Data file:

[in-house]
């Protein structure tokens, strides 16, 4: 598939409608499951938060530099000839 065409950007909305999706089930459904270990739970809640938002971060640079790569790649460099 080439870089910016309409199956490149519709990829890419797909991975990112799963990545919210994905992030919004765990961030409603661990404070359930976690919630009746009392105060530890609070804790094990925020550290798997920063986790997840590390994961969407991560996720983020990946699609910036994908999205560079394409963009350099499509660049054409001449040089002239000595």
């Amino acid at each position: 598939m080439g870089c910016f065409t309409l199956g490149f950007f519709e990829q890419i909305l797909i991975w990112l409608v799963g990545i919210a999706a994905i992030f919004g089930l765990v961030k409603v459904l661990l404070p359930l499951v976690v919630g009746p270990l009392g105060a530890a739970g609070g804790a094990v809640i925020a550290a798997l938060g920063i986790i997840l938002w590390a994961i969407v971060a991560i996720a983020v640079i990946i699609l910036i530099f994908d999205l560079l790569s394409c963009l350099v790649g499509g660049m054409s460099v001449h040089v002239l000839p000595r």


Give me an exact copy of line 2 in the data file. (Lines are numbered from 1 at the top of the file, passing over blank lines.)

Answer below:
């Protein structure tokens, strides 16, 4: 598939409608499951938060530099000839 065409950007909305999706089930459904270990739970809640938002971060640079790569790649460099 080439870089910016309409199956490149519709990829890419797909991975990112799963990545919210994905992030919004765990961030409603661990404070359930976690919630009746009392105060530890609070804790094990925020550290798997920063986790997840590390994961969407991560996720983020990946699609910036994908999205560079394409963009350099499509660049054409001449040089002239000595």